So I spend a lot of time on writing forums (it’s nice to be around people who are the same brand of crazy I am), and lately I’ve noticed a lot of people asking questions about avoiding clichés in things from characters to backstories to endings to plot points. It’s to be expected, I suppose. Use of clichés is more or less considered a cardinal sin of writing in the community—use them too freely, and an author can expect to be condemned and have his or her reputation burned at the stake.
|Well, at least it won't be molested by dirty old men beforehand.|
Regardless, I still found myself handing out the same piece of advice: don’t worry about it.
Now hold on a minute before you take up your torches and pitchforks and let me explain. I hate the “I-am-your-fathers” and the “it-all-turned-out-to-be-a-dreams” as much as the next person, but most of these people weren’t inquiring about such obvious situations. One writer wanted a backstory for her shapeshifters but couldn’t come up with something that hadn’t been done. Another wanted to know if it was too cliché to have her heroine fall for a supernatural being in her para-romance novel. These are not clichés. The former is mythology, and the latter is the basic foundation of a genre.
There is a widespread misconception about what a cliché is, and therein lies the reason for my advice. A cliché is defined as any “phrase, motif, trope, or other element within an artistic work that has become common enough to be seen as predictable, tired, overused, and generally unfavorable”—in short, it weakens the work.
“Weakens” is the keyword here. Have love triangles been done before? More times than a Las Vegas prostitute, I assure you. Does that mean that the love triangle between Katniss, Peeta, and Gale is cliché? Not at all. At the very least, I’ve never read another book about children fighting to the death for the entertainment of the aristocracy and a girl having to pretend to fall for a guy to please the crowd but then actually falling for him though she is developing feelings for her childhood friend. Just saying.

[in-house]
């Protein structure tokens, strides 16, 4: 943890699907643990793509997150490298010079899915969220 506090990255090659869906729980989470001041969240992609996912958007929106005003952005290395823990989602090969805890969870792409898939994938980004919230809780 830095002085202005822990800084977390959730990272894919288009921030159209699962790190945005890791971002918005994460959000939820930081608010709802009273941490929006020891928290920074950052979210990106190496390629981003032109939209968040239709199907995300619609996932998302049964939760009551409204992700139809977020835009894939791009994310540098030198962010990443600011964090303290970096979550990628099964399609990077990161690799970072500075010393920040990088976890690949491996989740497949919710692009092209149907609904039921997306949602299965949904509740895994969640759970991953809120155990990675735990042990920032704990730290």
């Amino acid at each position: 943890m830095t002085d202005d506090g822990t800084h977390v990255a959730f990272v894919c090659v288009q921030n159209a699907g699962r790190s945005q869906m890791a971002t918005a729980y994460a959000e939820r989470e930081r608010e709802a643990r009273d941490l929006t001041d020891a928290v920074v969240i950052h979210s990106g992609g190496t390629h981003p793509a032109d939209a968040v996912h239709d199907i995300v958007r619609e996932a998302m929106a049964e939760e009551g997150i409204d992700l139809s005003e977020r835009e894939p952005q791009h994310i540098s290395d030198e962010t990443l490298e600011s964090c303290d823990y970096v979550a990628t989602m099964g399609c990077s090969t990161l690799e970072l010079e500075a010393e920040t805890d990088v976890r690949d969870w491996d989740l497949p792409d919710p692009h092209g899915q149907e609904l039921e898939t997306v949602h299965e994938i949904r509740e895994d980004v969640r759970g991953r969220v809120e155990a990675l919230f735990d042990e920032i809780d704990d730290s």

|Plus there's that twist at the end where it turns out the entire thing |
was a commercial for Verizon Wireless — more bars in more places.
My point is that it doesn’t matter if an element of your story has been done before. These are just tropes, or any plot, character, setting, device, or pattern that we recognize as such. Clichés are just tropes that are done badly. Tropes themselves are actually often pleasant to encounter in literature, like meeting an old friend. In fact, tropes play a large role in determining our literary preferences.
A character getting stuck in a videogame and having to play their way out is a trope. It also happens to be one of my favorite plot foundations (yes, I’m lame like that), and I’ve read a ton of them and can truthfully tell you that they’re not all the same. There are so many ways to make a story different, so many more elements than just the one or two that you’re worried about. Cornbread and cake both require eggs, but the end result is very different. The same is true of using tropes. There are wonderful things you can do with them — you just have to do them well.
And that is what writers need to focus on. If a story is good, if the writing is sound, if the action is well paced, if the characters are compelling, if the twists are indeed twists, who cares if the story involves a love triangle or a teenager being the only one who can save the world. At the end of the day, people just want a good story that’s not a carbon copy of the others they’ve read. So grab your eggs and whatever other ingredients you come up with and get to work whipping up something tasty for the masses.
In the fabricated words of Queen Marie-Antoinette, let them eat cake—and cornbread, and cookies, and fried rice, and omelets.